Tour Group: Alison Joseph, Brian Buffery, Carol Elliott, David Hovell, Fiona Smith, Jane Watkins, John Garbutt, Kathy Piotrowski, Keith Watkins, Les Cuthbert, Mervyn Jones, Paddy Shaw, Steve Piotrowski and Stevie Howell.
Birding Location: We were based in the village of Giões, roughly an hour’s-drive from Faro Airport. Giões is a freguesia (civil parish) in the municipality of Alcoutim (Algarve, Portugal) and hosts a population of about 250 people. It is an ideal birding location being relatively close to the bird-rich coastal saltpans and centered in an amazing wildlife area. It is within four km of Lavadoura (Riberim-do-Vascao) Nature Reserve and close to huge expanses of Montados, an area of Mediterranean woodland of Holm and Cork Oak, which is exceptionally good for wildlife.
Accommodation: We hired a self-contained villa, Casa Monte da Eira, which was situated on the edge of the town in beautiful countryside. It had all the facilities that were needed, including a very large kitchen and dining area, six bedrooms (all but one air-conditioned), spacious lawns and a swimming pool for sunbathing, a games room with a pool and table-tennis table.
Thursday 20th September
Casa Monte da Eira
Ten of us (Alison, Stevie, Jane, Keith, David, Lez, Brian, Paddy, Kathy and me) from East Anglia landed at Faro following an uneventful flight from Stansted and were united with Mervyn and Fiona who flew in from Liverpool. Our trip list was already underway before the plane landed with Yellow-legged Gulls and Greater Flamingos seen clearly as we flew low over the saltpans on the approach to Faro Airport’s runway. This was certainly a sign of things to come!
After collecting our hire vehicles, we made our way along picturesque back roads (N124), via Sao Bras de Alportel and Barranco do Velho, to our villa. We took in a few birding stops between Barranco and Cachopo in the Algarve Hills, along with a trolley dash at a local supermarket to collect provisions. Those who stayed with the minibus (whilst Kathy led the trolley dash) located a small colony of Lang’s Short-tailed Blue butterflies feeding on a lavender patch. A superb Goshawk took pride of place in the bird stakes, but the wooded slopes also hosted Nuthatches and there were plenty of Red-rumped Swallows around. As we negotiated the endless windy roads, Kathy spotted a Common Cuckoo flying alongside the bus and we then received news that John and Carol had arrived and were enjoying a welcome glass of chilled Sangria with the proprietors Ana and Jose. We were all hoping that there would be some left for the rest of us! John and Carol had taken a ferry crossing from Portsmouth to San Malo in France and then driven from there through Spain and Portugal to our villa, Casa Monte da Eira, in the village Giões.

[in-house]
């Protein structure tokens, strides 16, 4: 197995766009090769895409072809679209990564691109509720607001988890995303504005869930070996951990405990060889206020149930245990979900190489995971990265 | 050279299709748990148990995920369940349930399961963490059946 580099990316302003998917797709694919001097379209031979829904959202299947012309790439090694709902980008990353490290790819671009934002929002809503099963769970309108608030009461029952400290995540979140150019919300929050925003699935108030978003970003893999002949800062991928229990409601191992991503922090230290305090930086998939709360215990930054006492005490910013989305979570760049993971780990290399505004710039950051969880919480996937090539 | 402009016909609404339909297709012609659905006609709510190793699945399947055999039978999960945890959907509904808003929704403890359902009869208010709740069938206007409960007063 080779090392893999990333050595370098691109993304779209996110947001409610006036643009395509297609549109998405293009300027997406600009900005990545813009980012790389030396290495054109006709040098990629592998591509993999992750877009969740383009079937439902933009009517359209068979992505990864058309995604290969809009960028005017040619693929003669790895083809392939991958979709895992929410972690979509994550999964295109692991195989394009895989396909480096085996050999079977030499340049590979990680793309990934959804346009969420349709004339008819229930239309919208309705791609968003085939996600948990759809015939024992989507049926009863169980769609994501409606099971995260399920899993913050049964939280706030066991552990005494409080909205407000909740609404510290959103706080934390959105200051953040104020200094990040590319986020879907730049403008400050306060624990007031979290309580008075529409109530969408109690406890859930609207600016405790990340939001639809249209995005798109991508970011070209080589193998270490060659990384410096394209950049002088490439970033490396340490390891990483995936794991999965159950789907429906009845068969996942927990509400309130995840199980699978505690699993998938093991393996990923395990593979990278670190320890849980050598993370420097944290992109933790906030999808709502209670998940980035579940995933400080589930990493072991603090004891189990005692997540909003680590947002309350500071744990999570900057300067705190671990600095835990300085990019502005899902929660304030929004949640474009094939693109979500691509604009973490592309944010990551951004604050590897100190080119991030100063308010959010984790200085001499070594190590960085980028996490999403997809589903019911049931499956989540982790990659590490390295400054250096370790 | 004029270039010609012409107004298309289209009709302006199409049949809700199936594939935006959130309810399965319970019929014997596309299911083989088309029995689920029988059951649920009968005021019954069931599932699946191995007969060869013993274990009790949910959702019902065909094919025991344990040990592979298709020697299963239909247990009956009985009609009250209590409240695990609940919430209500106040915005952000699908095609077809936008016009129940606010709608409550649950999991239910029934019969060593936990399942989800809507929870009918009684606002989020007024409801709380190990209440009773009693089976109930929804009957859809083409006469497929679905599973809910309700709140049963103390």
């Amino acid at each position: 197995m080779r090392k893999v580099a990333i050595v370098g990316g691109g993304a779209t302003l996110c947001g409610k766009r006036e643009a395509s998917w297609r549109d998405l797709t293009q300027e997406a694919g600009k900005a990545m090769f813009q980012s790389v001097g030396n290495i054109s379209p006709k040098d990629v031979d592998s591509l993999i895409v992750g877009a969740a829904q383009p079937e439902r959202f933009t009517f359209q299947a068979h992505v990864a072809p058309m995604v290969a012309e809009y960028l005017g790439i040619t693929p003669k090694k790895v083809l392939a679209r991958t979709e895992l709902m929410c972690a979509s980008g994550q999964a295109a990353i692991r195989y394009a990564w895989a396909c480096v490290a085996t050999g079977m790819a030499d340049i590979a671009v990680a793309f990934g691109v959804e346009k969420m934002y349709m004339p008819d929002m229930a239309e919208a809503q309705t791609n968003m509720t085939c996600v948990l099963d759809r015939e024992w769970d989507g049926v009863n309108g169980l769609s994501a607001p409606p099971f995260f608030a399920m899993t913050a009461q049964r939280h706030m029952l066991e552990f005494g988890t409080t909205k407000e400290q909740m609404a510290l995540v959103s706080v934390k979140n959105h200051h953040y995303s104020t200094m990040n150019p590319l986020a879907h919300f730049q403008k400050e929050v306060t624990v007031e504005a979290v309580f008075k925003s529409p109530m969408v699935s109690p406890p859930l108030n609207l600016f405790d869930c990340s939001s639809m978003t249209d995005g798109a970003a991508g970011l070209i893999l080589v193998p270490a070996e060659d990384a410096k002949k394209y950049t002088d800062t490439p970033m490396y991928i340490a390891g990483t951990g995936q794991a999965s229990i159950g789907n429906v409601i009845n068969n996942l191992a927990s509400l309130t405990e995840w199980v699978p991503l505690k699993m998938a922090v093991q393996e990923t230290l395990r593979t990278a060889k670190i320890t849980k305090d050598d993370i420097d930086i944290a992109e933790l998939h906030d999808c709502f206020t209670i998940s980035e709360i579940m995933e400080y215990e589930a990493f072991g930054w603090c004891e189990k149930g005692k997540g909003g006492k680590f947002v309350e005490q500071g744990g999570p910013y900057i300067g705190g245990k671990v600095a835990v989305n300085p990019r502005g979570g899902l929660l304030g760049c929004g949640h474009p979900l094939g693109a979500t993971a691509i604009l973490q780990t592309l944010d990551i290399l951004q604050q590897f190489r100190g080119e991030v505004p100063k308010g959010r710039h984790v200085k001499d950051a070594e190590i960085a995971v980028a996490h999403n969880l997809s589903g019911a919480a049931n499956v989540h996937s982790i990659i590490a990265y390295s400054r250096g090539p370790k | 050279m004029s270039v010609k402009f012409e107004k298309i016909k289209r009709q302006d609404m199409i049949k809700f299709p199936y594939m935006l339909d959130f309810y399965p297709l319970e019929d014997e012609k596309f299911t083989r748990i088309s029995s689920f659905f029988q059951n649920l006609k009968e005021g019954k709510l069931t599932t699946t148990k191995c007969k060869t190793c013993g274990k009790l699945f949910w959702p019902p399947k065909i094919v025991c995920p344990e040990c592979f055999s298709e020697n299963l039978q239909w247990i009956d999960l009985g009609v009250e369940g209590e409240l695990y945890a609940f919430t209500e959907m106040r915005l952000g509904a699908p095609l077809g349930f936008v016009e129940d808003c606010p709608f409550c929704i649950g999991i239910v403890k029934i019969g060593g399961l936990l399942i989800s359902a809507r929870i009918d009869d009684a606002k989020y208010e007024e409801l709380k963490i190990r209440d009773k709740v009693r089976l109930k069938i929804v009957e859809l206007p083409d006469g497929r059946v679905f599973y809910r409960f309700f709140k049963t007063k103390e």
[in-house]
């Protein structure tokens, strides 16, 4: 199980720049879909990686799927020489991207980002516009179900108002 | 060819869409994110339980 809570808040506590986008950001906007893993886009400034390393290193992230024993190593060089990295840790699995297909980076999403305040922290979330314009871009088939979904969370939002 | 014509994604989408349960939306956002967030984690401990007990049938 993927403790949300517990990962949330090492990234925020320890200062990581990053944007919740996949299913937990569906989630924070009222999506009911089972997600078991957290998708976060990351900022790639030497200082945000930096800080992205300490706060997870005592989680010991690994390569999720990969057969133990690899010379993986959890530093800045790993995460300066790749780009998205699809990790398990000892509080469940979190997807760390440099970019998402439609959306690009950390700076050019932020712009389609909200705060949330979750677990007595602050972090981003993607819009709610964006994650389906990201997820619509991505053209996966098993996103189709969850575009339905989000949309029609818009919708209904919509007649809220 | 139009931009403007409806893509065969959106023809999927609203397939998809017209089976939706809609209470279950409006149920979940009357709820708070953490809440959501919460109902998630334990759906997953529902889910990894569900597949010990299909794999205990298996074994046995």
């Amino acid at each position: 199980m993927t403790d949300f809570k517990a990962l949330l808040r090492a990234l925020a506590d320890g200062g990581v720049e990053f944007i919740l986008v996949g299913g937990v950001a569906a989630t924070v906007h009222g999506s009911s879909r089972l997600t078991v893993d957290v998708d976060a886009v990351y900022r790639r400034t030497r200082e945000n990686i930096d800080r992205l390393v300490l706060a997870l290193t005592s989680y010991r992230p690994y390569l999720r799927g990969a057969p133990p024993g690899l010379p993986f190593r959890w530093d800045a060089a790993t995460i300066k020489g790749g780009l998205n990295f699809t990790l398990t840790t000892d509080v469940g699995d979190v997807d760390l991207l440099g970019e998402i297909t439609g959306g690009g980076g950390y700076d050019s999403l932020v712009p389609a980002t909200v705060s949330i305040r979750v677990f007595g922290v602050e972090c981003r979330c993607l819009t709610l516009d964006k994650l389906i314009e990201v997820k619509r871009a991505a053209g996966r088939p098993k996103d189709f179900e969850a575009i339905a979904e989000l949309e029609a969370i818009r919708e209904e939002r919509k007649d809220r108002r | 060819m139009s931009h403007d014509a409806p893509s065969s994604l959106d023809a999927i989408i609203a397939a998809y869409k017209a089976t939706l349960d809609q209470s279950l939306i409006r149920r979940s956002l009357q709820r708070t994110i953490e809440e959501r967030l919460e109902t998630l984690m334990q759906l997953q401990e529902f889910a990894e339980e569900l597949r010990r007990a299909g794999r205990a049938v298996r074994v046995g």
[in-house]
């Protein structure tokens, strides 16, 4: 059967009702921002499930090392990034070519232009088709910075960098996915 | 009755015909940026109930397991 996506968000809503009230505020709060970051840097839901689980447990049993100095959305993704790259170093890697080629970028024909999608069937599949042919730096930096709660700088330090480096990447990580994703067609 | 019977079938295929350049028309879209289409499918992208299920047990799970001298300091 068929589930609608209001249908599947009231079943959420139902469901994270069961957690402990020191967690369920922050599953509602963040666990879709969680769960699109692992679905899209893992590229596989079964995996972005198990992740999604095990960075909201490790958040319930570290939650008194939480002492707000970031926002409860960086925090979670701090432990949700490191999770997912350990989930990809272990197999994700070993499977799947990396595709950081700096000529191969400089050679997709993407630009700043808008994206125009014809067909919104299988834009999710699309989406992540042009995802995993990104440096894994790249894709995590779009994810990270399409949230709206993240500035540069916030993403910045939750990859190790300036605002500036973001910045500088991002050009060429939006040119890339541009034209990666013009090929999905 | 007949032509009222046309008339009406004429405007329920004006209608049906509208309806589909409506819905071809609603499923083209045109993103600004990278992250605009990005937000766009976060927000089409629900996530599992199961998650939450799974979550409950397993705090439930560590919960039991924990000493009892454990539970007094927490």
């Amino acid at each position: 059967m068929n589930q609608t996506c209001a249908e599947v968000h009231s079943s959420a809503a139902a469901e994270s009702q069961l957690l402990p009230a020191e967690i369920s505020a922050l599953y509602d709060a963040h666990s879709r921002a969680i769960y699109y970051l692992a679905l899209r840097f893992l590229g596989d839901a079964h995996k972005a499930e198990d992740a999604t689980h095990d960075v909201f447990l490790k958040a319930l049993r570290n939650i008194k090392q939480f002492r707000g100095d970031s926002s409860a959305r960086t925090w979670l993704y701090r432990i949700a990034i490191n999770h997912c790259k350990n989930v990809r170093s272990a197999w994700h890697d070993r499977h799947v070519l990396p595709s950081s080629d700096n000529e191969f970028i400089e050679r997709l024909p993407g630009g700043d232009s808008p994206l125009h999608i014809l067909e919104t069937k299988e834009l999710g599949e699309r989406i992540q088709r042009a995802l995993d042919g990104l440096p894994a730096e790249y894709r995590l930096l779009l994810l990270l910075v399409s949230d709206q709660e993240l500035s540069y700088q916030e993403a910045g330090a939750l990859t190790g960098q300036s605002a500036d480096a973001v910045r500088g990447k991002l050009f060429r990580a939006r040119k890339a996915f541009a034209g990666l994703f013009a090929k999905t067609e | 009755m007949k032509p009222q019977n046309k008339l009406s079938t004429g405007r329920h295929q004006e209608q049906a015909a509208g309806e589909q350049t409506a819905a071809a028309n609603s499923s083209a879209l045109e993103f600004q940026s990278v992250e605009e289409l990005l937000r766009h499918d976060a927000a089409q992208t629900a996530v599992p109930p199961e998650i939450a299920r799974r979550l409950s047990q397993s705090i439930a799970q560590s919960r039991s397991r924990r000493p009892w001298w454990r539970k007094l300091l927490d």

We all met up at our villa and were shown to our living quarters. As we off-loaded our cases, our attention was drawn to a small pond in the courtyard in front of the villa that was hosting two spectacular dragonflies. One was bright red and immediately identified as a Broad Scarlet, but we were puzzled as to the identification of a similar-sized blue one! Brian took a series of photographs, and after a good thumb through the books, we found that this was an Epaulette Skimmer – a new dragonfly for most of the party. We then made our way to Mertola for some late-afternoon’s birdwatching and a further supermarket stop. Huge flocks of Spotless Starlings and Azure-winged Magpies together with two Spotted Flycatchers were in the grounds of the villa and we were able to scope an Iberian Shrike, our first of many for the trip. On our way to Mertola, several Red-legged Partridges, Wheatears, Crested Larks and more Iberian Grey Shrikes were noted. We scanned the castle and bridge area from outside the town but, unfortunately, the Lesser Kestrels that breed in nestboxes fixed under the bridge had already left Portugal for their African wintering grounds. We did see a Kingfisher perched beside the river and flocks of House Martins overhead.
Once back at Casa Monte da Eira, Kathy had cooked us a superb dinner, which we enjoyed with a few beers or glasses of wine and were serenaded by the calling of Little Owls. It was a clear night and the stars were amazing and through our ‘scopes we looked in amazement at the planets with Venus, Mars, Saturn and Jupiter all showing clearly.
Friday 21st September
Castro Verde Plains
Most of us awoke before first light to explore the villa grounds and we then enjoyed a hearty breakfast before setting off to the Castro Verde area to look for Great Bustards, one of our main targets for the trip. At the villa, we enjoyed excellent views of singing Woodlarks, Hoopoe and several Corn Buntings and then the debate started as to whether the larks present and singing everywhere were Crested or Theklas!
We probably stayed too long at Casa Monte da Eira as the sun was beating down as we left and it was getting rather hot. Missing the turn off for the N123 didn’t help much either as this almost doubled our journey time but, as we negotiated the N122 in the direction Beja, we had a pleasant surprise. We pulled off the road onto a side track, at a site north of Alfarrobeira de Cima, as someone had spotted a raptor from the minibus. Almost immediately three fury mammals trotted across the track in tandem and these were identified as Egyptian Mongoose that have become well established in South Portugal in the past 35 years. We searched the area and noted Sardinian Warbler beside the road and then Jane spotted an eagle perched on a telegraph pole. It was a superb Short-toed eagle.